Does the VW scandal over air quality measurement put expansion of aviation less likely.

Air quality is a very serious issue – it kills people so it matters. We wouldn’t put forward a proposal that was going to bust air quality limits. We have the monitoring stations across London – people this is an important issue. We have had an air quality strategy for the last decade and seen a 16% reduction in the airport’s emissions in the last 5 years  We have been quite successful in mitigating some of the impacts. In London the real impacts are from cars a transport and if you shut Heathrow tomorrow we would still have issues meeting those air quality limits.

When do you expect a decision? When do you need a decision?

The prime minister said before the end of the year and that would be good. A clear decision would make a big difference and then we could get on with it. Ity is time for us to get on with it. If we get that decision by the end of the year we can have the run way open by 2015. 

If you don’t get a decision, what happens?

Any delay causes more knock on delay. The problems is that is adds to our problem of connectivity – our competitors getting ahead of us – that is costing us in the order of £17bn a year in lost trade so it has that affect. But Howard Davies also talked about opposition being the irresistible force that keeps bringing us back to the same question – that question is still how do we connect London to the world.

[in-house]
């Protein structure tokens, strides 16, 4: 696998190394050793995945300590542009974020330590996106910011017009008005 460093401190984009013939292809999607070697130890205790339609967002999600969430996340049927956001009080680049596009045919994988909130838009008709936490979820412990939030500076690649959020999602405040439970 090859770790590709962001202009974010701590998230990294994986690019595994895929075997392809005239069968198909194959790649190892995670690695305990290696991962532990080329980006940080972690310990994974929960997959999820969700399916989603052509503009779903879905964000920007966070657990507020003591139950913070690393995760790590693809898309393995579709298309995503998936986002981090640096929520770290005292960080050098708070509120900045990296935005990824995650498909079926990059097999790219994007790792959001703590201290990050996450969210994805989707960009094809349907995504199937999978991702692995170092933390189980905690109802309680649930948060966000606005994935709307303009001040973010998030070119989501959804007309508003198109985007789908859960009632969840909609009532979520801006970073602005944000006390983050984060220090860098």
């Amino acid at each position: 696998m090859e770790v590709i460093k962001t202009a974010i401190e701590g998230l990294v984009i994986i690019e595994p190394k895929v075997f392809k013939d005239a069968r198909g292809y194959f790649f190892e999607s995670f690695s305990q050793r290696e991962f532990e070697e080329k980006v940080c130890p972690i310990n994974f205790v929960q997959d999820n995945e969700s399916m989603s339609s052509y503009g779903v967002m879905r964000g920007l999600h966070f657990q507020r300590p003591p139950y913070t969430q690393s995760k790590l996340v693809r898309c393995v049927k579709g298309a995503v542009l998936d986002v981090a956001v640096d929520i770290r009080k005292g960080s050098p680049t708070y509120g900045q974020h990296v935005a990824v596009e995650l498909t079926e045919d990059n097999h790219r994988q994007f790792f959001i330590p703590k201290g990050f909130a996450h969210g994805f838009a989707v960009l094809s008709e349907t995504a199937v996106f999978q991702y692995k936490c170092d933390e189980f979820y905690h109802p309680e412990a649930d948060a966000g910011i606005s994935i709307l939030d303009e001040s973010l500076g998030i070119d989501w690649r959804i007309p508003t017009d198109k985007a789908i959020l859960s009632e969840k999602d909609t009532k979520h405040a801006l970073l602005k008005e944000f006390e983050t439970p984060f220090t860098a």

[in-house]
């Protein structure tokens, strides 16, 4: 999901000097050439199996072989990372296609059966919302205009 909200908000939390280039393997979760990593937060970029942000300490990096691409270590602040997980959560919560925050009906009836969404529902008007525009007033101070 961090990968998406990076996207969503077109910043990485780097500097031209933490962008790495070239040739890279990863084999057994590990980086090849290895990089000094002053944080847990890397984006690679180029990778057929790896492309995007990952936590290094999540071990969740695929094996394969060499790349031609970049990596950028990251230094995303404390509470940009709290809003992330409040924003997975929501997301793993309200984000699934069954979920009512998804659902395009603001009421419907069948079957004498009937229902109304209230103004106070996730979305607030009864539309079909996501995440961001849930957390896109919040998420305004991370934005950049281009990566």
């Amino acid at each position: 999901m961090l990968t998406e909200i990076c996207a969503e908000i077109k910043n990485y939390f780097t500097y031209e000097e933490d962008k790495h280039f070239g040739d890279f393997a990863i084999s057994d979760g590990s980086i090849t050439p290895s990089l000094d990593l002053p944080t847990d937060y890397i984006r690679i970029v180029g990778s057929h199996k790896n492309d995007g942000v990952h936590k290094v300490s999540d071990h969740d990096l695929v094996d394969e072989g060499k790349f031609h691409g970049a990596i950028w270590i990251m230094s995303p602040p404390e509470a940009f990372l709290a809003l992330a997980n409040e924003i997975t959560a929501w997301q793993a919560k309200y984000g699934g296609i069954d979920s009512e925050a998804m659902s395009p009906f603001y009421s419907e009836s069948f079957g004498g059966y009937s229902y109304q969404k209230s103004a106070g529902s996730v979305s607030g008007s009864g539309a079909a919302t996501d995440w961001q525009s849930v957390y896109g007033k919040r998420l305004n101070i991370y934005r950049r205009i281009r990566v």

Are you thinking big enough?

We are aiming to build something that is really world class and moves on the debate about how you get growth and aviation activity balanced against the needs of the environment. In this country when we do it well and pout our minds to it then we are the best in the world. This is pretty ambitious stuff